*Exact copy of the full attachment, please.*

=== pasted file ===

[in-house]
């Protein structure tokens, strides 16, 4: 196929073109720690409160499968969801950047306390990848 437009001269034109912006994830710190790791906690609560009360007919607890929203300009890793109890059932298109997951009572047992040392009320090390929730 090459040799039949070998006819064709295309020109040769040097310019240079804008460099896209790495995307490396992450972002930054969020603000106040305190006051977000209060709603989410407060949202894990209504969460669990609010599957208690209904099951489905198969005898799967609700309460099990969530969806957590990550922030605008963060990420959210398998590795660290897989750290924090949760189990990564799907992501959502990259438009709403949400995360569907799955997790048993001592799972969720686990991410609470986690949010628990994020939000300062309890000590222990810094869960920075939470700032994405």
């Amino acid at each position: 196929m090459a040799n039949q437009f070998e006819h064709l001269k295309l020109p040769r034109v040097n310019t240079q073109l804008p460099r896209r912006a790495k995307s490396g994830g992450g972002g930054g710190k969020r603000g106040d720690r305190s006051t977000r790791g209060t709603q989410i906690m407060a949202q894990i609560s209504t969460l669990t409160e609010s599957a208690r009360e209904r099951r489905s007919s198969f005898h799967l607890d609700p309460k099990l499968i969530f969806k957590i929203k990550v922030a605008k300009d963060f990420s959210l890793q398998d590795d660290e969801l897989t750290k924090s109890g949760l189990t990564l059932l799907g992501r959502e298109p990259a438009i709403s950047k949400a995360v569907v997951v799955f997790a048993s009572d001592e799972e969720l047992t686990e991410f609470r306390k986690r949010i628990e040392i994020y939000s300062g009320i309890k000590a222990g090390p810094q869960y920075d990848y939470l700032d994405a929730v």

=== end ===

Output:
[in-house]
């Protein structure tokens, strides 16, 4: 196929073109720690409160499968969801950047306390990848 437009001269034109912006994830710190790791906690609560009360007919607890929203300009890793109890059932298109997951009572047992040392009320090390929730 090459040799039949070998006819064709295309020109040769040097310019240079804008460099896209790495995307490396992450972002930054969020603000106040305190006051977000209060709603989410407060949202894990209504969460669990609010599957208690209904099951489905198969005898799967609700309460099990969530969806957590990550922030605008963060990420959210398998590795660290897989750290924090949760189990990564799907992501959502990259438009709403949400995360569907799955997790048993001592799972969720686990991410609470986690949010628990994020939000300062309890000590222990810094869960920075939470700032994405």
């Amino acid at each position: 196929m090459a040799n039949q437009f070998e006819h064709l001269k295309l020109p040769r034109v040097n310019t240079q073109l804008p460099r896209r912006a790495k995307s490396g994830g992450g972002g930054g710190k969020r603000g106040d720690r305190s006051t977000r790791g209060t709603q989410i906690m407060a949202q894990i609560s209504t969460l669990t409160e609010s599957a208690r009360e209904r099951r489905s007919s198969f005898h799967l607890d609700p309460k099990l499968i969530f969806k957590i929203k990550v922030a605008k300009d963060f990420s959210l890793q398998d590795d660290e969801l897989t750290k924090s109890g949760l189990t990564l059932l799907g992501r959502e298109p990259a438009i709403s950047k949400a995360v569907v997951v799955f997790a048993s009572d001592e799972e969720l047992t686990e991410f609470r306390k986690r949010i628990e040392i994020y939000s300062g009320i309890k000590a222990g090390p810094q869960y920075d990848y939470l700032d994405a929730v």